A couple of weeks ago, I wrote a post about reasons why a guinea pig might bite or nibble your hand. The post stemmed from a question e-mailed to me by a young girl. A follow-up question from her yielded another dilemma. She wrote, "She has started peeing on me all the time, it's really very annoying. I don't know what to do. I know that they have signals, but she's always biting me or nibbling so I don't know."
Most of the time, guinea pigs are actually quite polite, giving us signals when they need a bathroom break. These signals can include:
- constant fidgeting accompanied by repeated checking of their back ends
- circling around and around on your chest or lap
- constantly repositioning themselves, dropping their rumps on you with an adamant thump
- backing their rumps up to the edge of your lap, shoulder, chest, arms, etc. (in an attempt to pee away from you and them)
- biting or nibbling your hand or fingers (usually when you've missed, or ignored, all other signals)
While wet laps don't occur every time you hold your guinea pigs, they do happen. You can minimize your chances with simple observation and careful timing. Notice when guinea pigs drink a fair amount of water (though guinea pigs who habitually drink a lot of water can be a particular challenge), and give their bodies time to process it before holding them -- or plan on a short session of cuddling. Same goes for pigs who have just eaten juicy fruits or vegetables, like melon, cucumber, and so forth.
Learn, too, each pig's unique clock. I've had pigs who could sit on my lap for an hour or more before the urge hit, and others that get the urge after 20 minutes or so. I've also encountered pigs who had a habit of peeing when they were half-asleep, presumably because they got so relaxed that their bladders let loose but their internal alarms didn't go off. Age can also be a factor; very young guinea pigs haven't learned to "be polite" yet, and the bladders of older guinea pigs are not as resilient as they once were.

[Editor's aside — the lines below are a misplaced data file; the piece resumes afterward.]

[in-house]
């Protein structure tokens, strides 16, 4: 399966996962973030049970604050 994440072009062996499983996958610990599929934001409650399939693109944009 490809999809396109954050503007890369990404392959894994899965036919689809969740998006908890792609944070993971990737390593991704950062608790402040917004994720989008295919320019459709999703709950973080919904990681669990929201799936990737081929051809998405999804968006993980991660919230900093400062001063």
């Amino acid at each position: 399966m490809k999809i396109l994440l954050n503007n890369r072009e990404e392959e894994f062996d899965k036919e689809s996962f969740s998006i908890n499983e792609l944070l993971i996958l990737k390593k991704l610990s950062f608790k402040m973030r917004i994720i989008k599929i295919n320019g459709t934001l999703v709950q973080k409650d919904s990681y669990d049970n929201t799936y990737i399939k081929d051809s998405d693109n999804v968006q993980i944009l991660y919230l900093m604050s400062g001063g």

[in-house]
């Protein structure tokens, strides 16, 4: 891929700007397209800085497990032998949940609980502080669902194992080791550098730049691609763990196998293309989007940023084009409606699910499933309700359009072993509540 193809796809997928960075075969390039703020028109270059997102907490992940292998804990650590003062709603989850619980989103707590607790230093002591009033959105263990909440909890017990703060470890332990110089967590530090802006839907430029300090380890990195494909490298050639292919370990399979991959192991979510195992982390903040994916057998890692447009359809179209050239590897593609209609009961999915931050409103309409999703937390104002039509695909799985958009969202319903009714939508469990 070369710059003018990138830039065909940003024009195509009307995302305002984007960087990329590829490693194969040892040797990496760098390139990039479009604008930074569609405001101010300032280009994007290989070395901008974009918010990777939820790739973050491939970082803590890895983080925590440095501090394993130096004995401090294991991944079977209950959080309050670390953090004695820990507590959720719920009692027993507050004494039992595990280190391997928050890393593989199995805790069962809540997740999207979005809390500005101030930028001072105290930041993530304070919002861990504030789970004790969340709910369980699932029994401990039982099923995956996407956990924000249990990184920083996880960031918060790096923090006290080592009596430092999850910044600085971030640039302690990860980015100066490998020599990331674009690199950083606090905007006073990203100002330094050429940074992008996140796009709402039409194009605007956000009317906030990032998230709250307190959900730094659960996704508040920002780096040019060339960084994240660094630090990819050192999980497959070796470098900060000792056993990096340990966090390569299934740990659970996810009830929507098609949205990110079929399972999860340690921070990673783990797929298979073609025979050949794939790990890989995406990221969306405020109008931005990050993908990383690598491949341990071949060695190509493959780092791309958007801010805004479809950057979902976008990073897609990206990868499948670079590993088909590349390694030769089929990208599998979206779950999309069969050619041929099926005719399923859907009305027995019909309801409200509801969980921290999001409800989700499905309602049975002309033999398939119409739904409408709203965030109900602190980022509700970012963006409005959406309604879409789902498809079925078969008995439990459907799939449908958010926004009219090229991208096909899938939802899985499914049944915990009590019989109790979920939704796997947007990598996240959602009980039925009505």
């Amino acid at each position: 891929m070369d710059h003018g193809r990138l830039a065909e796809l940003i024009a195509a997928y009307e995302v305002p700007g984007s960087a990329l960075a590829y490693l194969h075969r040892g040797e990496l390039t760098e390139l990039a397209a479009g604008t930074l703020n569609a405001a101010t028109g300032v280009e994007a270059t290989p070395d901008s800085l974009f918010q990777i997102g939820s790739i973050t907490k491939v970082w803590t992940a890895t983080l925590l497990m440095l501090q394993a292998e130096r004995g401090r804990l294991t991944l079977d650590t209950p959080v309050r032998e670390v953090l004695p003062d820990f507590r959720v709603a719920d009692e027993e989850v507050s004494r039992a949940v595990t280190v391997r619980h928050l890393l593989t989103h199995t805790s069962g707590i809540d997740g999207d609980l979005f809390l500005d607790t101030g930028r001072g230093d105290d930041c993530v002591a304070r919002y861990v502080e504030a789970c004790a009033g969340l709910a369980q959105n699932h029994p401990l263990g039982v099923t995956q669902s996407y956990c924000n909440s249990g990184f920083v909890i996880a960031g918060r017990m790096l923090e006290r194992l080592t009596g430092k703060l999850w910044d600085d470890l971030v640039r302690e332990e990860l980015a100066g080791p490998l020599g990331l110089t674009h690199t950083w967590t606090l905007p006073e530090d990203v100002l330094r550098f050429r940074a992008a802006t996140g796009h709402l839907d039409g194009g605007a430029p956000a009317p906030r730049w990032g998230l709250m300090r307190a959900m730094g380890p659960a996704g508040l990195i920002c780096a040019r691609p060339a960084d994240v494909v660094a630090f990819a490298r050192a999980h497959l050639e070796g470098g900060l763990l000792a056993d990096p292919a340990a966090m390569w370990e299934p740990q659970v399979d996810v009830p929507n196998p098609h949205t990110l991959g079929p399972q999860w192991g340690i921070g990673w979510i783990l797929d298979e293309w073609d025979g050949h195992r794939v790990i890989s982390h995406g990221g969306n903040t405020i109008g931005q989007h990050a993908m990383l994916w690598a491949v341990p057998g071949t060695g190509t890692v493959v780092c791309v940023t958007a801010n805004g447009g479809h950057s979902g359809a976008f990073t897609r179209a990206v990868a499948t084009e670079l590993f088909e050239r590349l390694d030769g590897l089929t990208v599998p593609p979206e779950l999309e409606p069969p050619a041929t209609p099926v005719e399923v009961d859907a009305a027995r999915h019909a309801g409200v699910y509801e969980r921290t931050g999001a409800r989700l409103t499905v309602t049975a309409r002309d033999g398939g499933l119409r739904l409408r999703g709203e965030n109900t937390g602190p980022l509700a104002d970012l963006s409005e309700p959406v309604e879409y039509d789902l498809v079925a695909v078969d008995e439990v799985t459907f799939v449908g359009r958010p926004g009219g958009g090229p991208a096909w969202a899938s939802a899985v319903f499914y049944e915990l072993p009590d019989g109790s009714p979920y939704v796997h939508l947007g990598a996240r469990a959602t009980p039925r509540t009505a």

In rare cases, with guinea pigs that don't (by nature) like to be held much, the "I gotta pee" alarm seemed like a measure of self-defense, of protecting their boundaries. They didn't want to be held, tolerated it for a handful of minutes, and then triggered the panic button...presumably because they'd learned through experience that the threat of getting peed on was the one thing that would get their human to put them back in their cage or play area.
All that said, no matter how watchful you are, the odds are that you'll get peed on at least once, and probably more. Rather than get soaked, learn to have some cozy sacks or old clean towels handy for lap time. As a general practice, I always have a towel folded up under my pigs. If you want a little extra protection, puppy pee pads are a great investment.
If you've noticed that your pigs have some signals that I didn't list here, please share them. Every pig is different and, thus, so are the warning signals.